Donal Musgrave, a widely respected journalist and news editor, has died in Cork after a long illness. He was 78.
The second son of two boys born to Máiréad (née Foley) and Harry Musgrave, of Newcastle West, Co Limerick, he was a brilliant and highly regarded journalist who worked mainly in print, starting out as a journalist in London’s Fleet Street in the early 1960s.
His career began with a series of articles on the homeless, which he wrote for the Catholic Herald, spending a week living rough in the city, making calls from a phone box on the street to update the editor on his story.
He worked mainly with Irish newspapers - The Irish Press in London and Dublin, The Irish Times as the Cork-based Munster Correspondent, The Sunday Tribune, and the Irish Examiner as well as the Echo.
He covered news and current affairs - politics, energy, the environment- and was a former news editor and chief leader writer of the Examiner. He covered the Synod of Bishops in Rome, the Biafran War in Nigeria, the Aberfan coal tip disaster in Wales, the troubles in Northern Ireland, and the first Irish trade mission to China in 1978.
Closer to home, he covered the Air India disaster off the Cork coast, and he wrote extensively on Gulf Oil and Bantry Bay, including the numerous oil spillages and the final tragedy of the Betelgeuse explosion. He covered the Claudia Gun Running story in Co Waterford and the famine in Biafra.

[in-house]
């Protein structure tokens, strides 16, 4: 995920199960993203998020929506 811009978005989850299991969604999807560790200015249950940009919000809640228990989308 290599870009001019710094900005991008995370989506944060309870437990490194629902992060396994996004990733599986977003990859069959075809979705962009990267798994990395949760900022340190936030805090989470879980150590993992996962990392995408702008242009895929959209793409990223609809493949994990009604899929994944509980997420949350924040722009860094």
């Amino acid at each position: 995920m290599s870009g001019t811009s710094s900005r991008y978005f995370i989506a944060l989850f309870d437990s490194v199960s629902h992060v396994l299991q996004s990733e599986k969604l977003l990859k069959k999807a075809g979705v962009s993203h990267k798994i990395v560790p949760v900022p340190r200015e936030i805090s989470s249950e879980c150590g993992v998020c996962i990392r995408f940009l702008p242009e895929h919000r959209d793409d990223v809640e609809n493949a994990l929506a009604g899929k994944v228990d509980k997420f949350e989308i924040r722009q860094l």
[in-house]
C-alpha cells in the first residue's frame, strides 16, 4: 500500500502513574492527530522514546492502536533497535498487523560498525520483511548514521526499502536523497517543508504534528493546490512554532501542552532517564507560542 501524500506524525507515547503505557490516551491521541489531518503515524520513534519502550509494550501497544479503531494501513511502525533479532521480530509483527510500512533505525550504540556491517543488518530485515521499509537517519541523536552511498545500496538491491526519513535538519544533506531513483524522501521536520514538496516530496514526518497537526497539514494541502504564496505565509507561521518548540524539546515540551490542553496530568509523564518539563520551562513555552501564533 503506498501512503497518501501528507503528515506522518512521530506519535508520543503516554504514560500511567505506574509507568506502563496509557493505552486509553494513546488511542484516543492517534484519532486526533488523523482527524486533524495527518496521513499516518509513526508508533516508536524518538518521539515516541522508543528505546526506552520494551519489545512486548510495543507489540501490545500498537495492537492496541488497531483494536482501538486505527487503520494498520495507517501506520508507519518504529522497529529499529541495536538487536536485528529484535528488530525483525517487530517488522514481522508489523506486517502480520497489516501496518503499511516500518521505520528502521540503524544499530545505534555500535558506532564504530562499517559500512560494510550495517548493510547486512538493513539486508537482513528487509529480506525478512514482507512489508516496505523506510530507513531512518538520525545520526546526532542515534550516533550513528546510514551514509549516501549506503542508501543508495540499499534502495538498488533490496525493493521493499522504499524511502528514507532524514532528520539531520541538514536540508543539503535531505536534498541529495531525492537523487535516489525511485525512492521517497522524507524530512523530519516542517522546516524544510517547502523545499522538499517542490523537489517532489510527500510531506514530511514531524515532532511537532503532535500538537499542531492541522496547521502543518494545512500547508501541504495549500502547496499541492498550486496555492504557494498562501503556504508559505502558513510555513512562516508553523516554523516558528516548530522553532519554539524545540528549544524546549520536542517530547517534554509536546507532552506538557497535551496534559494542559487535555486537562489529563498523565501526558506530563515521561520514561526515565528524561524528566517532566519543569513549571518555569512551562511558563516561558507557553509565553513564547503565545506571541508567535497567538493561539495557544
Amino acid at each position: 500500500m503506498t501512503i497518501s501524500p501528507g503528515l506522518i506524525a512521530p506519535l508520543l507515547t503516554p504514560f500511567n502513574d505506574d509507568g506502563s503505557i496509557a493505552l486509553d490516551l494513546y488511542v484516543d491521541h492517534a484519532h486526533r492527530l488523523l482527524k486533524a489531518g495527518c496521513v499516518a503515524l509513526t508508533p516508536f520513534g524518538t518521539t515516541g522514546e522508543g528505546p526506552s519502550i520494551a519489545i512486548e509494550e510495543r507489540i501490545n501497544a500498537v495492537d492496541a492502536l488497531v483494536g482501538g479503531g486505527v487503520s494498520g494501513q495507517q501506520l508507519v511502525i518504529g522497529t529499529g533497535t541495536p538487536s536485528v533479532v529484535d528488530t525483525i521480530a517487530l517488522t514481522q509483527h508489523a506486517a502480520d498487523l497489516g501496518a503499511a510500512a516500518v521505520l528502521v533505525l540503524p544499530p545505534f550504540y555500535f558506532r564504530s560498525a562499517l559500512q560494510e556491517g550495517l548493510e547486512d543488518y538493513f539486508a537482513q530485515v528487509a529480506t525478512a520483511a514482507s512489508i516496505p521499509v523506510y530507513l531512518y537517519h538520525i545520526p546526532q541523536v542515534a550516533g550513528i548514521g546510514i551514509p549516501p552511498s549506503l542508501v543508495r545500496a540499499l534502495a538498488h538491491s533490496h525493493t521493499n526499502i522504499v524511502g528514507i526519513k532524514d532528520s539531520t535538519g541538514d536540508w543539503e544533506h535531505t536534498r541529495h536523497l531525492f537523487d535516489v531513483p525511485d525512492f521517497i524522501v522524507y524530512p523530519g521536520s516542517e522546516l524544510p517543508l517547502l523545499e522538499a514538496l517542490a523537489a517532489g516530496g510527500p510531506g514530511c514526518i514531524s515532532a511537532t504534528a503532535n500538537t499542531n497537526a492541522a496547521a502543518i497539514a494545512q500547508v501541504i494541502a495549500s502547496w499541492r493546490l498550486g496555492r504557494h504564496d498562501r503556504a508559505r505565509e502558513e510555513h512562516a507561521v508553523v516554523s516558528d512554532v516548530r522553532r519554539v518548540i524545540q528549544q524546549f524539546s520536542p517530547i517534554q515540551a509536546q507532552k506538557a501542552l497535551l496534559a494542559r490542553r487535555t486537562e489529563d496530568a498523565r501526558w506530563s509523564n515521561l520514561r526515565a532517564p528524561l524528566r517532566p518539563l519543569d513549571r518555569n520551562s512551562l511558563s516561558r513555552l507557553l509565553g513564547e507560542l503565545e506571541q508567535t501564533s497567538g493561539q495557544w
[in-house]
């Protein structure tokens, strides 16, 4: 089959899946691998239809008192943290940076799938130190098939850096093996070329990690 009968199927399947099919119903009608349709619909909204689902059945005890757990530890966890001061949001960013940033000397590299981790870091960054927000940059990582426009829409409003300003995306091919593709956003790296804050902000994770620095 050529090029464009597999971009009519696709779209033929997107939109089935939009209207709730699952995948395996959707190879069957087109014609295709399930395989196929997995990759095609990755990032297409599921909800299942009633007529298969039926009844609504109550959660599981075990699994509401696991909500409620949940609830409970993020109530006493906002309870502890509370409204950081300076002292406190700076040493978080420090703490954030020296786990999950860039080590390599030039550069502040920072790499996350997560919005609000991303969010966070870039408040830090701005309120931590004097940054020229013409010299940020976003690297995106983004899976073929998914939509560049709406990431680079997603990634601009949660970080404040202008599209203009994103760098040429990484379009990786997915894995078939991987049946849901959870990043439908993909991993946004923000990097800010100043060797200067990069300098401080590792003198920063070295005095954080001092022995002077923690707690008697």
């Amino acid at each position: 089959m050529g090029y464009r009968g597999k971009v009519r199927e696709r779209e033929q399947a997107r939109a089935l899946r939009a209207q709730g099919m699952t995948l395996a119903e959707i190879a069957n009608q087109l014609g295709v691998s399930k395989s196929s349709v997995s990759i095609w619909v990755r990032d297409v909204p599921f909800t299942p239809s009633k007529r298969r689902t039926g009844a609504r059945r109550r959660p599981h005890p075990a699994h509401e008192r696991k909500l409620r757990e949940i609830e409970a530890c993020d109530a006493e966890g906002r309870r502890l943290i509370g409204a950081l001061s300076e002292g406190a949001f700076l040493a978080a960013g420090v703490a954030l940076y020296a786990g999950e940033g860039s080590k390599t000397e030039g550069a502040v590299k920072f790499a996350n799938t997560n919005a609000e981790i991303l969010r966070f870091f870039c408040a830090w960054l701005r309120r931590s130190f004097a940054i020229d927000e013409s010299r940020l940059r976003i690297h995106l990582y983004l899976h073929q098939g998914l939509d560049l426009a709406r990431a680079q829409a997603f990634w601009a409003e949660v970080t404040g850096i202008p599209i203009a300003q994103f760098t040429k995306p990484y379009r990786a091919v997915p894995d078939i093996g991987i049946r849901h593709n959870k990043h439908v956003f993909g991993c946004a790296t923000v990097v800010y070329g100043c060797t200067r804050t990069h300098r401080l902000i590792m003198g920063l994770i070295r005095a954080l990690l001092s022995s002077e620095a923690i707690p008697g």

He married Shirley Tait in London in November 1967. They moved to Dublin but he later wrote that their dream was to buy a cottage by water within a quarter of an hour of a city and that this elusive wish lay partly behind his career move from Dublin to Cork in 1969 after he and Shirley happened upon Coolyduff Cottage on the banks of the Lee.
His presence as news editor in the Examiner is recalled by many as measured, brilliant and always clear-sighted. His tenure on the Examiner newsdesk was highly valued by reporters where his sharp news sense was always to the fore. He was an important mentor to many up-and-coming reporters, like his own uncle, the journalist and deputy editor of the Irish Times, Donal Foley, had been to him.
As a young boy, he attended Blackrock College, Coláiste na Rinne and later Maynooth College. He was a gifted scholar but he is still remembered also as a skilled footballer who played with the Gaeltacht team of An Rinn, in the year 1962 when they won the county junior championship, scoring a crucial goal in a game against the Bally Rovers on their way to the final. He was a passionate angler also going to Mayo to fish the Owenmore at Bangor Erris each year over many decades.
After retirement, he continued to work, penning obituaries for the Irish Times and doing leaders for the Examiner. However, in May 2017, he wrote about the onset of the debilitating Parkinson’s Disease, which was to claim him. “Having written thousands of news stories and feature articles in 54 years of journalism, typing rapidly with just two fingers, imagine the shock of suddenly noticing a tremor in my hands.” For a period he used speech recognition software but the impact of the disease on his life was dramatic.
Donal is survived by his wife, Shirley, his daughter Katie, his son Darragh, his son-in-law Paul Galligan, his daughter-in-law Emer Maher, his five grandsons – Oisín, Ronan, Fionn, Aaron and Cian, and his many cousins and extended family.